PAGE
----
At the close of 2013, Pitchfork, Rolling Stone, The Guardian and various other righteous music news sources gushed over breakthrough ATL act Young Thug. Fair play, cos Young Thug, with his Martian-on-Quaaludes flow is nice. But, as usual, there seems to be some sort of quota system going on. Plaudits have rained down upon Young Thug as though he was working from some hermetically sealed rap garret. He’s the chosen one! The one guy doing something special! The auteur! The visionary! …A breed apart from those other dumb bastards!
Unsurprisingly, the reality is very far from that. Rather than talking about Young Thug as some sort of black swan fluke, the press would bait itself up a little less if they started contextualising the guy (*see note below*), and placing him in the seismic shift in flow that’s taking place cross hip hop in general, and the Southern States in particular. There’s a whole scene of young MCs, all on the same tip; inspired by the success of Future and his emotion drenched autotune delivery, these kids are stretching the traditional idea of a ‘flow’ in ways so bizarre they make ODB look like Wonder Mic. Everything, from pronunciation to melody is open to blurring, vocals often degenerating into a mush of sizzurp slurping autotuned vowel sounds, with rhyme schemes so lackadaisical they’re flatlining. Crucially, the tracks still bang, maybe more than anything I’ve heard in a long time.
It’s possible that the movement is a reaction against the easy accessibility of pop rap, a deliberate attempt to alienate outsiders with the intricate codes of the hoodest of hood slang. If it is, as often happens, it’s just made the outside world all the keener; last time I looked, Rich Homie Quan’s Type of Way – as good an entry point as any – had racked up a staggering 35 million Youtube views. The sound is defiantly Southern, the beats keep that hot, spacious, molasses thick 808 aesthetic that goes right back to 3 6 Mafia, and the slang verges on the incomprehensible – to this outsiders ears at least (it probably ain’t that hard to get if you grew up in the ATL projects…)
So, I wanna share a couple of tracks that have set me to writing this, starting with the insane current performance by Johnny Cinco that you can listen to at the top of this piece. Cinco is a breaking ATL artist who’s inadvertently got himself some kudos by treading that well-worn hip hop path: The Beef. Over a series of increasingly lairy tweets, Cinco has become Ja Rule to Rich Homie Quan’s Fiddy. Unusually Quan – the bigger artist- started the beef, apparently over a girl. It’s either a false flag marketing scheme to shine Cinco some limelight, or Quan is really, really fucked off. The good news is, turns out Cinco is an amazing rapper. A week or so back he bought out a diss track in response to Quan. I don’t know how to describe what he does with his rhymes – I mean, they’re not even rhymes, they’re more just kinetic slurring. This shit needs to be listened to through speakers that can handle the 808 kick. No lie, it’s phenomenal. For those to lazy to scroll up, here it is again:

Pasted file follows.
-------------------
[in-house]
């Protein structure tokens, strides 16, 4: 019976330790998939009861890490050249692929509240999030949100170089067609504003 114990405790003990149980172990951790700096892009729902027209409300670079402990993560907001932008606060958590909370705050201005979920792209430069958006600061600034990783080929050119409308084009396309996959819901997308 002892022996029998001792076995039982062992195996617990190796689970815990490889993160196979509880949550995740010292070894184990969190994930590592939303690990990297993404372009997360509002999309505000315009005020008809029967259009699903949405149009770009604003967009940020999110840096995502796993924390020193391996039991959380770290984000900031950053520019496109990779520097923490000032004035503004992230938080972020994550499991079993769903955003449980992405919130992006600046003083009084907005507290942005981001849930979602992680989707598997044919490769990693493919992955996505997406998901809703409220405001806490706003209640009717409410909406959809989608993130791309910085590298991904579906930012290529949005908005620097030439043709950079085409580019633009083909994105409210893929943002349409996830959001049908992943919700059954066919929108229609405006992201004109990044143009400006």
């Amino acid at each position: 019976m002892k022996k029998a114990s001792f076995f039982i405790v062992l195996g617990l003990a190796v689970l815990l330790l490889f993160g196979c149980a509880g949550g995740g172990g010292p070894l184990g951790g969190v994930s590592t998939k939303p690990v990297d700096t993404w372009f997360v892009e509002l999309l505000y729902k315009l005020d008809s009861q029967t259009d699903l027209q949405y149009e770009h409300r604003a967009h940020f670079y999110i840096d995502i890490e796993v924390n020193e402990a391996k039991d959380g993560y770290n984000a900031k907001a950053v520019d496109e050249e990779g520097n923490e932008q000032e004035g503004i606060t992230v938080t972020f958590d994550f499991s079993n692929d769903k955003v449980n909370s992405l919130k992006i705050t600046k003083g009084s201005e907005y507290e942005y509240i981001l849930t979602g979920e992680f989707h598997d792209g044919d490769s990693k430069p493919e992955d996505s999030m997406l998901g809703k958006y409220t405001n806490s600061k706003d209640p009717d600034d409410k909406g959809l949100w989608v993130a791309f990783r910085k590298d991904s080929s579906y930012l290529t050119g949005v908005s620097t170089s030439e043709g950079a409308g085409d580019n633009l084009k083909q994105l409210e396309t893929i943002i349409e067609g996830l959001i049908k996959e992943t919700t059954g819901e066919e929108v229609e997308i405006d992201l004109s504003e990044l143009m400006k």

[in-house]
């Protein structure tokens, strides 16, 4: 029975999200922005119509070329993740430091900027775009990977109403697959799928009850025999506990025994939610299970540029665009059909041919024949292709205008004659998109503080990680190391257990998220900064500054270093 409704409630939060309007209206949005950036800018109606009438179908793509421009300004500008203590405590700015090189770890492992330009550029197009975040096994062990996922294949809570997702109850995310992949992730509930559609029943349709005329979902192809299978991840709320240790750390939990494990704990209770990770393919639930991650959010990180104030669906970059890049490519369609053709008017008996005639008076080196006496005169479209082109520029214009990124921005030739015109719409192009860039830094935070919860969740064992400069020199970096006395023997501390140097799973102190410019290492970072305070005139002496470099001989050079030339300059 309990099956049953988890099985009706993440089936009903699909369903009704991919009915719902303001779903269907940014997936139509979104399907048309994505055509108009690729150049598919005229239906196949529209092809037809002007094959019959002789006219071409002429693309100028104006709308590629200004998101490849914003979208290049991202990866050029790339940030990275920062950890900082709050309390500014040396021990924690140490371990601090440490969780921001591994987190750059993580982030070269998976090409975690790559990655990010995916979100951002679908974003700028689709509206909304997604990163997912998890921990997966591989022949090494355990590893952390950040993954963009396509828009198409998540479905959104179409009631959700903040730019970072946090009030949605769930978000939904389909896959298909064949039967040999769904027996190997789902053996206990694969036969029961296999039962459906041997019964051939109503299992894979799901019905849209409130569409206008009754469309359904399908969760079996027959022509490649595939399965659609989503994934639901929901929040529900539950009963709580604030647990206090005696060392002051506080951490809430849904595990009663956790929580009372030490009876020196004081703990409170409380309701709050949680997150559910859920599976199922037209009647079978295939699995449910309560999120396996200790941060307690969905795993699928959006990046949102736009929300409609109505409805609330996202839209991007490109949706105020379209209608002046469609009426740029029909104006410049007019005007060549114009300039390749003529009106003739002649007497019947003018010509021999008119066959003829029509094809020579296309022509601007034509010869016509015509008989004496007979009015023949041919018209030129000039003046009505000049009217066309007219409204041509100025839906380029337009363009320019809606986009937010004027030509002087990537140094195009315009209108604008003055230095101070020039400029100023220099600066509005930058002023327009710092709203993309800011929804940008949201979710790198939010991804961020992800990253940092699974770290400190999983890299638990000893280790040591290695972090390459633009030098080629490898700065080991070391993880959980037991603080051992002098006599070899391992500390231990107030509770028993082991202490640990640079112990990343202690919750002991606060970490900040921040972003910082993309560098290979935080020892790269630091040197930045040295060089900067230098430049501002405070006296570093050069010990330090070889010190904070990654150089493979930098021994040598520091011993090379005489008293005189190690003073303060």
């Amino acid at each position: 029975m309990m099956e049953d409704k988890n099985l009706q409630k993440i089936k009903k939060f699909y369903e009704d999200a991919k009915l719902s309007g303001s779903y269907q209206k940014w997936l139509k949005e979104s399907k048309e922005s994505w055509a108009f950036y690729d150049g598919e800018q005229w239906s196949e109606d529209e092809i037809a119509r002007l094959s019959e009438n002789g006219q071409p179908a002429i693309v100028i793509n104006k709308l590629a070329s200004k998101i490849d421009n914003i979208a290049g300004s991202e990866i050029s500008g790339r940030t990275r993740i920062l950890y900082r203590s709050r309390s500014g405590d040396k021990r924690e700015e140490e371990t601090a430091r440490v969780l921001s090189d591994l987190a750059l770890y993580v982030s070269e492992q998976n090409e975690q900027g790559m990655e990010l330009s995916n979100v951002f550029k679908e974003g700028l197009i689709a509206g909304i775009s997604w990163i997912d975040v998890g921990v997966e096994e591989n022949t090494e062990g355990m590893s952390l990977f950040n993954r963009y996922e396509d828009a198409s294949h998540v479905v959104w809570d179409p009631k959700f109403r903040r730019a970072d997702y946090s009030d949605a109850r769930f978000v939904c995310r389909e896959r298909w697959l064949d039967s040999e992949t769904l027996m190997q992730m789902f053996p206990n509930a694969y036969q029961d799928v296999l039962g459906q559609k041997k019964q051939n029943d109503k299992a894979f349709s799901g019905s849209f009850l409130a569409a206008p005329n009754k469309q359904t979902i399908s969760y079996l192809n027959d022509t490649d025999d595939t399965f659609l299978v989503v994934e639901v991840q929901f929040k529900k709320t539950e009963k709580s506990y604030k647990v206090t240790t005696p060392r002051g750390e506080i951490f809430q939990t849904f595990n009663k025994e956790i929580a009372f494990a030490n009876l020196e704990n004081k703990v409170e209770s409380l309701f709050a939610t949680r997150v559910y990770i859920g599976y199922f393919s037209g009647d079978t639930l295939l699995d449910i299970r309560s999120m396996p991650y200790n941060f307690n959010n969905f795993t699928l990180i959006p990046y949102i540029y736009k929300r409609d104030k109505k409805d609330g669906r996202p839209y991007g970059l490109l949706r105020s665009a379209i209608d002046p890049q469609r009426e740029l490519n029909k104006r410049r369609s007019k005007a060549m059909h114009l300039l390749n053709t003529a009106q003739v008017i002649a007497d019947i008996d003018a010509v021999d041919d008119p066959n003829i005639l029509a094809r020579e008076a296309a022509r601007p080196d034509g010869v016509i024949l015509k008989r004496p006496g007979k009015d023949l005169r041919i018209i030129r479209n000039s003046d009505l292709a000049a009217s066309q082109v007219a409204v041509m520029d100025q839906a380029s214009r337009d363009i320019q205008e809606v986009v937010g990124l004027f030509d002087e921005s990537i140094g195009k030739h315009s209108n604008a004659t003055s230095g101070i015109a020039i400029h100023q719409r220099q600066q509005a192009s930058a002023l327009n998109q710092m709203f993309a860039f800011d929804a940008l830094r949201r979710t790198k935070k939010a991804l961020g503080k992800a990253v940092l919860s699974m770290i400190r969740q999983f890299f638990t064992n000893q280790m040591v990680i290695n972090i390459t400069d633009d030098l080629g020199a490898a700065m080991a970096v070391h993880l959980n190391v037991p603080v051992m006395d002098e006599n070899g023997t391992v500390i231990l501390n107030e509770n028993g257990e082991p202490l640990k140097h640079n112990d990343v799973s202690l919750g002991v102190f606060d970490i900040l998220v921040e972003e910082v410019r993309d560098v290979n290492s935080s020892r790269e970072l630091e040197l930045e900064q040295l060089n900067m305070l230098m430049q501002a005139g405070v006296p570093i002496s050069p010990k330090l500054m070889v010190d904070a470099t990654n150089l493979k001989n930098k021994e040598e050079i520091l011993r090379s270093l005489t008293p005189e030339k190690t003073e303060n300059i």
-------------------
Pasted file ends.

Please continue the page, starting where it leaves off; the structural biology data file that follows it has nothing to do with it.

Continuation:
Quan’s first broadside was equally lethal:
Away from the Quan/ Cinco beef, similar fare can be found on the Crazy 8 x It’s A Southside mixtape that surfaced November last year. The tape is a master class in new school MCs jamming out. The beats are mesmeric, heavy duty trap fug, steeped in these odd music box melodies that sound like they were made to soundtrack bayou sorcery. It’s on this tape that Young Thug’s massive Danny Glover first got wider attention. Other highlights included sometime Waka Flocka collaborator Chaz Gotti’s track Jeweler, a one man master class in use of the glottal stop. “Ah ju lu jull-i” he squeals on the chorus, never knowingly completing a word.
Further in, Zach Farlow’s Black Diamonds from the same tape is off the scale. At times Farlow sounds like he’s having a therapy induced breakdown, accompanied by the swampy pluckings of a detuned guitar. Like the rest of the mixtape it’s as weird as hip hop gets, without departing into obtuseness for its’ own sake. I always felt the greatest innovations in rap were made by producers who managed to be crazy avant garde whilst still operating inside a club context – any clown can make a jarring beat and mumble some random bars over the top (see: most of the Def Jux catalogue. Sorry backpackers), but it takes a genius to make something bizarre, and still make it clap. Gotta say, I was surprised to see Zach Farlow looked like a rapping Joe Thomas, but still, takes all sorts..
And while I’m here, let’s give Young Thug his due – he’s just murked a track with Tyga, giving a typically mental performace. To be fair this collab was never gonna work that well for Tyga – his calling card has always been his timbre rather than his content, and when Young Thug has set the bar to infinite cosmic weirdo, nasal rhymes about kush just don’t seem that exciting.
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* This contextualisation ain’t gonna happen in the mainstream media anytime soon though – dilettante journalism is the pits, but it’s what RnB gets. Imagine sending someone who’d never heard of Alfred Hitchcock to review the remake of Psycho. Wouldn’t happen, right? Because, y’know, what the fuck would be the point? Still, when it comes to ‘urban’ music, broadsheet editors are still happy to commission the nearest staff writer to pull an opinion out of their arse. I guess the issue stems – particularly with hip hop- from the genre’s popularity. Because pretty much everyone alive has heard a Jay-Z song, there’s a concurrent belief that pretty much everyone alive ‘knows’ the rap form. This is actually a pretty weird supposition – just because any fool can quote ‘to be or not to be’ don’t mean we live in a nation of Shakespeare scholars… Hey ho. </rant>
This piece first appeared on Don’t Watch That